The National Water Safety Forum (NWSF) has released its 2020 data on water-related fatalities for the United Kingdom. The statistics show that there were 631 water-related fatalities across the UK, 254 of which were accidental.
In Scotland specifically, there were 99 water-related fatalities, with 39 of these being accidental. A complete trend report has been created for Scotland which highlights the 2020 data in detail and can be accessed here. However, there are a number of noteworthy findings:
Firstly, 2020 is the first year that the number of overall water-related fatalities has gone above the three-year average baseline used by Scotland’s Drowning Prevention Strategy
(2020: 99 fatalities vs baseline: 97 fatalities). 2020 has seen the highest number of overall water-related fatalities in Scotland since 2015.
Accidental fatalities made up 39 of the overall 99 water-related fatalities – well below the average of 50 fatalities a year. However, caution must be used when interpreting these figures due to the fact that the “Not Recorded” outcome has seen a huge increase to 32 fatalities. This could be partially due to post mortem outcome delays from the Scottish Fatalities Investigation Unit (SFIU) as result of the COVID-19 pandemic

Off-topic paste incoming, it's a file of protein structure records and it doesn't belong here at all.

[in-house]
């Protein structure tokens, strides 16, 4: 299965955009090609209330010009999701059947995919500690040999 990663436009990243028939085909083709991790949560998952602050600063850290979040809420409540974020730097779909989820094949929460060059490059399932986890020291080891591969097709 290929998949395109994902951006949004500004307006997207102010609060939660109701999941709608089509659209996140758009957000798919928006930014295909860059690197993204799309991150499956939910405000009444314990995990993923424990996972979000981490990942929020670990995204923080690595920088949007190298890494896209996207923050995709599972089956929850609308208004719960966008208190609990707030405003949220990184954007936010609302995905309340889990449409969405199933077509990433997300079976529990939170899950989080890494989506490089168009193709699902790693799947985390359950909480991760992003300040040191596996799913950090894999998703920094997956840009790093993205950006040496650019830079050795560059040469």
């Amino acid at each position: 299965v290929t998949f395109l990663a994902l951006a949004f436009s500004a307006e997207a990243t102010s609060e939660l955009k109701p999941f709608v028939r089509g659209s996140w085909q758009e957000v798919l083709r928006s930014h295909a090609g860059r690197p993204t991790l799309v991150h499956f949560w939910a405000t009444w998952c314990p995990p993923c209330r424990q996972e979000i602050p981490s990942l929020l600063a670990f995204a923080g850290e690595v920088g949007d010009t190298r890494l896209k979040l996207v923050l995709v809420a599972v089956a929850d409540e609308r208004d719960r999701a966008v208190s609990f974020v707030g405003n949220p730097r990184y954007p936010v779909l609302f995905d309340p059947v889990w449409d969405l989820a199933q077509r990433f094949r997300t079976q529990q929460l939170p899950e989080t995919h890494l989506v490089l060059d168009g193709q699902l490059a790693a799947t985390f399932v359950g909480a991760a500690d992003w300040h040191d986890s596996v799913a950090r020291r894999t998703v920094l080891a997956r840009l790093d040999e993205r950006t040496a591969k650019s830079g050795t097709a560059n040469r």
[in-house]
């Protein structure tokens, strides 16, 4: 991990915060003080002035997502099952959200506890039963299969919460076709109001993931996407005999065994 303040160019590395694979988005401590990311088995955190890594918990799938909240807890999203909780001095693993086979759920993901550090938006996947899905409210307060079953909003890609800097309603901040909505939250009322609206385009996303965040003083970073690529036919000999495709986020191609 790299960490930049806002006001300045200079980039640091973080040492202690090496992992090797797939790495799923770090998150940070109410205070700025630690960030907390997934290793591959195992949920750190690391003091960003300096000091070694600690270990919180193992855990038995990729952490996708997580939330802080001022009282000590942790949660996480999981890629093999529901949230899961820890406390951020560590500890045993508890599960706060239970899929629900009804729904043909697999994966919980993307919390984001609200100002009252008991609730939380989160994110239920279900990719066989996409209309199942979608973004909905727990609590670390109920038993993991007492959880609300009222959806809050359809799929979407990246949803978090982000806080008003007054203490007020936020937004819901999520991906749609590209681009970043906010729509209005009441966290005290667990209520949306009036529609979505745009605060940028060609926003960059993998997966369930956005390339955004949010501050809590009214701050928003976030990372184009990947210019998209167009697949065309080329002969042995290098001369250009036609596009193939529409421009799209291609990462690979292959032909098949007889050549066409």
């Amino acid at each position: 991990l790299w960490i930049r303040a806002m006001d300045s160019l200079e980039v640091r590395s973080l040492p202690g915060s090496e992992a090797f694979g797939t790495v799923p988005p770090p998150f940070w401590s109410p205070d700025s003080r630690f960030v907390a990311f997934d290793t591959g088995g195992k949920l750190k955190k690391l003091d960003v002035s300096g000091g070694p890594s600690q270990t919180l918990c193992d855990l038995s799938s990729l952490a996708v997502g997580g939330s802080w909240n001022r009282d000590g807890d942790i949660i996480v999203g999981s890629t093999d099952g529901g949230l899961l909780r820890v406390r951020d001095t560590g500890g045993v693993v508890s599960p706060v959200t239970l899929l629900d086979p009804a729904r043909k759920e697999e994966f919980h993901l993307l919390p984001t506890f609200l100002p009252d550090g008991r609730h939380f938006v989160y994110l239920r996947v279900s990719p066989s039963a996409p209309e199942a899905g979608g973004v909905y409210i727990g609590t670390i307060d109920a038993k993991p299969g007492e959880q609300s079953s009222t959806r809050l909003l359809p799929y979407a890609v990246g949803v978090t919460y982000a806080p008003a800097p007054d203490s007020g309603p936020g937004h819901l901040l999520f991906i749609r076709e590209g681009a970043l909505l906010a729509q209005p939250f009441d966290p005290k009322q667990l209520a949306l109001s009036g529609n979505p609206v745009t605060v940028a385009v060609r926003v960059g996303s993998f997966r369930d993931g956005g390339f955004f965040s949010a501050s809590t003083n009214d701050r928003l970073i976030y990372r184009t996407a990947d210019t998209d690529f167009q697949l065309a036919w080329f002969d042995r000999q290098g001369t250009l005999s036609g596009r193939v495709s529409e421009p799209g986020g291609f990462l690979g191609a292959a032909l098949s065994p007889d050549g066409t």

The data on accidental fatalities in 2020 provides us insight into a different picture this year. The statistics usually show a relatively even split between coastal and inland waters, with coastal fatalities taking slight predominance. However, the 2020 data shows that inland waters accounted for 79 per cent of accidental fatalities – a departure from previous years.
Likewise, the data have previously shown that the most common age group for accidental fatalities comes from those in their middle ages. However, 2020 data shows a shift to that of the age group between 20 – 29 years. Accidental drownings during recreational activities has also been the predominant category of accidental drownings but this again shifted in 2020 to everyday activities such as walking next to water and unexpectedly falling in.
These key differences with the 2020 data could be a result in changing behaviours due to the COVID-19 pandemic but it is clear that further analysis is needed on the Scottish data to help understand these differences.
Water Safety Scotland
is due to start work on its four-year review of Scotland’s Drowning Prevention Strategy this year.
Understanding the data and this changing picture will be key to moving forward to reach the strategy’s target to reduce accidental fatalities by 50 per cent by 2026.
Carlene McAvoy, Leisure Safety Manager
Posted: 5/26/2021 11:59:24 AM